The record also reflects that, at the time of the April 2012 CSE meeting, the student had shown improvement in social functioning and had a preferred group of friends in his then current environment (Dist. Ex. 3 at p. 1).  Given the student's improvements in social skills and his abilities relative to the regular education curriculum, the hearing record reveals that the district's recommended placement, consisting of an ICT classroom along with the related services of speech, OT and counseling represented the LRE for the student (see M.W. v. New York City Dep't of Educ., 725 F.3d 131, 145 (2d Cir. 2013).

            In addition to ICT services, the April 2012 CSE recommended related services for the student (Dist. Ex. 3 at p. 7).  To address the student's speech-language needs, the April 2012 CSE recommended that the student receive speech-language therapy for one 40-minute session per week individually in a separate location and two 40-minute sessions per week in the classroom (id.).  In addition, to address the student's graphomotor skills, the CSE recommended OT for one 40-minute session per week individually in a separate location and one 40-minute session per week in the classroom (id.).  With respect to the student's social emotional needs, the CSE recommended counseling for one 40-minute session per week individually in a separate location and one 40-minute session per week in the classroom (id.).  The April 2012 IEP also included objectively measurable goals, consistent with the student's needs and abilities, and as described in the information provided by the Aaron School during the April 2012 CSE meeting (Dist. Ex. 3 at pp. 3-6; see generally Dist. Exs. 6; 7).  The hearing record shows that the goals were designed to meet the student's needs resulting from the student's disability and to enable the student to be involved in and make progress in the general education curriculum.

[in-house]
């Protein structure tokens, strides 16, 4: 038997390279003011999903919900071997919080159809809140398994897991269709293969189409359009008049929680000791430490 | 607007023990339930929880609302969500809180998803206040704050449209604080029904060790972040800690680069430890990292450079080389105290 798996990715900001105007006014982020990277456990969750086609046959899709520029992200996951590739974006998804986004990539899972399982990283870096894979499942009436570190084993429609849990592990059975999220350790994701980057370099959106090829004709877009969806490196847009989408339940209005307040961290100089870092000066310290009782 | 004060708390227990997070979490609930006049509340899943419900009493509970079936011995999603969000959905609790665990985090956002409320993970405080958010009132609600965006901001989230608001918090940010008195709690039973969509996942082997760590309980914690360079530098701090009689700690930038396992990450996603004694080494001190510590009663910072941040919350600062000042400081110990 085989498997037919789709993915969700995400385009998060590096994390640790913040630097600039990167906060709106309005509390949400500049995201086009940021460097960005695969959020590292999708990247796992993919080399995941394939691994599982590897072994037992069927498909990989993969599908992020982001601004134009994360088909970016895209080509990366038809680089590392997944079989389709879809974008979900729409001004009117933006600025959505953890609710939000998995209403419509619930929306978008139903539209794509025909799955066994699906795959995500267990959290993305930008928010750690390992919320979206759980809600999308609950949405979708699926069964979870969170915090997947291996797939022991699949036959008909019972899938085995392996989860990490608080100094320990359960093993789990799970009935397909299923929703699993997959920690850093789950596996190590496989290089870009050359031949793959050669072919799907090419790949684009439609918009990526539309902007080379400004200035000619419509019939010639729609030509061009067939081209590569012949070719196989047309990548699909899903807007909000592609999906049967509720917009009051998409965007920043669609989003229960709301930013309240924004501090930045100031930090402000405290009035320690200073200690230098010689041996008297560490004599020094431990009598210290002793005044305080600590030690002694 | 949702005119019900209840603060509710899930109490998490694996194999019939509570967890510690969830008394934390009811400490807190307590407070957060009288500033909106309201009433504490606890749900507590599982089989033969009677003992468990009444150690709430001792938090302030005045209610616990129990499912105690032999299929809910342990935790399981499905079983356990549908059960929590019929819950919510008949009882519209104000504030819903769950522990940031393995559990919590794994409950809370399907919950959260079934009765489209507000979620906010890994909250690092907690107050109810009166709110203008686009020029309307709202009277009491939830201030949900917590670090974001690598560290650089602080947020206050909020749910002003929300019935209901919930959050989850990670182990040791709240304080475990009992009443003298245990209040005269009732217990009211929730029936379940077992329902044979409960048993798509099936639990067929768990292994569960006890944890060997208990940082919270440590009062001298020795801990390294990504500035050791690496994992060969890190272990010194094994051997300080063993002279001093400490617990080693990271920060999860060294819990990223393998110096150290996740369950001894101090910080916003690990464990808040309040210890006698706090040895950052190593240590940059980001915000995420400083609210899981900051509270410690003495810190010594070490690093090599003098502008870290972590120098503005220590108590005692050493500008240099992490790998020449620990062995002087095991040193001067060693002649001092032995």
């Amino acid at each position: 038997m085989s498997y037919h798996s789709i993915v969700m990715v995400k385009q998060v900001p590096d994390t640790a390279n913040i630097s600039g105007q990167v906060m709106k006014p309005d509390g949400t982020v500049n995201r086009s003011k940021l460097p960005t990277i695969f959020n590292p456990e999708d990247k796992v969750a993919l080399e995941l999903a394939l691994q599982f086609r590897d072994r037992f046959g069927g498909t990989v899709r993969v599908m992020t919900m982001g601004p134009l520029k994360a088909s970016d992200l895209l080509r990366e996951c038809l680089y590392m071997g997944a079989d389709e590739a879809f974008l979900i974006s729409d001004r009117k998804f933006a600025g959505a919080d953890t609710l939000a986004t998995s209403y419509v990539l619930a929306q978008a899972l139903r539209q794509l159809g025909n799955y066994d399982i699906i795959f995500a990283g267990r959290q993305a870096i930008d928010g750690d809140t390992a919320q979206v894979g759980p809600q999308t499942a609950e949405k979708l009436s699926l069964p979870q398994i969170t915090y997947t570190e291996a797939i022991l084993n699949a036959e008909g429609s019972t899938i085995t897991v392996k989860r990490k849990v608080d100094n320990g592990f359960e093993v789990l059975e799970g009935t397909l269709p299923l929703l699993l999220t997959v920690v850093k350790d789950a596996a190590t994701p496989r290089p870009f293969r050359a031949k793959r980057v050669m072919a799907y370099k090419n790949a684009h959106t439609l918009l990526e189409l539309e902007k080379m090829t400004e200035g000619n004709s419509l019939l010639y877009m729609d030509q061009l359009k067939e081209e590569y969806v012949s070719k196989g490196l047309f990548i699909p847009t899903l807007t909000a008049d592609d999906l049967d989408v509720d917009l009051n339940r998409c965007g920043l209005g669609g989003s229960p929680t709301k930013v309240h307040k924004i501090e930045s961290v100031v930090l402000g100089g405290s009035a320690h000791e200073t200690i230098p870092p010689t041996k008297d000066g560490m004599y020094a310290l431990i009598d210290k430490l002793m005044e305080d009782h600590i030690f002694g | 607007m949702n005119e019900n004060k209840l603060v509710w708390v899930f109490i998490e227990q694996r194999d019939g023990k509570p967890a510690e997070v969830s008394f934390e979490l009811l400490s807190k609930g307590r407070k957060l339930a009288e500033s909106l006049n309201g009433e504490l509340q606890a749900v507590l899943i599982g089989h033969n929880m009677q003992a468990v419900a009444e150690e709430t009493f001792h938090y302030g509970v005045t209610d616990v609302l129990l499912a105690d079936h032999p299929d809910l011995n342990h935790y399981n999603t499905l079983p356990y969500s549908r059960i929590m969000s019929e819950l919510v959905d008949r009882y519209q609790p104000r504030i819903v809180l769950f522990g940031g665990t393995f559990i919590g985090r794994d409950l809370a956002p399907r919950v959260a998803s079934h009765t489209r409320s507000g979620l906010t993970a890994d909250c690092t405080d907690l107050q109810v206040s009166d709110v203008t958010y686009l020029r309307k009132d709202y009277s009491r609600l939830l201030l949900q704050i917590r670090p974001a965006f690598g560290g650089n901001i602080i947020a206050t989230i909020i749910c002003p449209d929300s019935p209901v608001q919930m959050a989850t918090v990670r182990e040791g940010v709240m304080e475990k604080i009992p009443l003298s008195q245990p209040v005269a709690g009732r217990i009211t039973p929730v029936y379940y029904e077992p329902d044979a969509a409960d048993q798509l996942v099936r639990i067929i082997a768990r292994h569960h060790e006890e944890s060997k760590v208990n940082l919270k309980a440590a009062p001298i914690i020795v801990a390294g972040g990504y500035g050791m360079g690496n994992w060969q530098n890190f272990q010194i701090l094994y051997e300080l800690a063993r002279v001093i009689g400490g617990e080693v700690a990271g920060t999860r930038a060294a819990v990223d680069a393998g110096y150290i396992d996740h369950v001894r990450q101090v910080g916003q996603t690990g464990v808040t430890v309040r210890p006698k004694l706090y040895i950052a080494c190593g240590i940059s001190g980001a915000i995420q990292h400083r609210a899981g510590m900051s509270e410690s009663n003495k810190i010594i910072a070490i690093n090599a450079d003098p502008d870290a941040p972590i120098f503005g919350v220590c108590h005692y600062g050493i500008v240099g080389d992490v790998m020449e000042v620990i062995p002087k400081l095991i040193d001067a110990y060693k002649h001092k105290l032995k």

Furthermore, the district representative stated that the student’s speech therapy, counseling, and OT services would be provided within the classroom environment for part of the day, in order to provide the student with additional curriculum support and that counseling provided within the classroom would serve to address the student’s self-advocacy and coping skills (Tr. pp. 62-64).  She asserted that, for this student, providing related services within the classroom was beneficial because pulling the student out for related services would disrupt content area instruction (Tr. p. 81).

            Based upon the foregoing and contrary to the IHO's finding, the evidence contained in the hearing record supports the conclusion that the district's recommendation for ICT and related services was reasonably calculated to enable the student to receive educational benefits for the 2012-13 school year.

D. Challenges to the Public School Site

            Although the IHO rejected the parents' claims about the assigned public school site, to the extent that the IHO relied upon evidence regarding the public school site to determine that the April 2012 CSE's recommendations for the student were not appropriate, and because the district appealed such determination, the IHO's consideration of the evidence relating to the public school site will be addressed.[6]

            The IDEA and State regulations require that a district must have an IEP in effect at the beginning of each school year for each child in its jurisdiction with a disability (34 CFR 300.323[a]; 8 NYCRR 200.4[e][1][ii]; Cerra, 427 F.3d at 194; Tarlowe, 2008 WL 2736027, at *6).[7]  The IDEA and State regulations also provide parents with the opportunity to offer input in the development of a student's IEP, but they do not permit parents to direct through veto a district's efforts to implement each student's IEP (see T.Y. v. New York City Dep't of Educ., 584 F.3d 412 [2d Cir. 2009]).  Once a parent consents to a district's provision of special education services, such services must be provided by the district in conformity with the student's IEP (20 U.S.C. § 1401[9][D]; 34 CFR 300.17[d]; see 20 U.S.C. § 1414[d]; 34 CFR 300.320).  With regard to the implementation of a student's IEP, a denial of a FAPE occurs if the district deviates from substantial or significant provisions of the student's IEP in a material way (A.P. v. Woodstock Bd. of Educ., 2010 WL 1049297 [2d Cir. Mar. 23, 2010]; see Van Duyn v. Baker Sch. Dist. 5J, 502 F.3d 811 [9th Cir. 2007]; Houston Indep. Sch. Dist. v. Bobby R., 200 F.3d 341 at 349 [5th Cir. 2000]).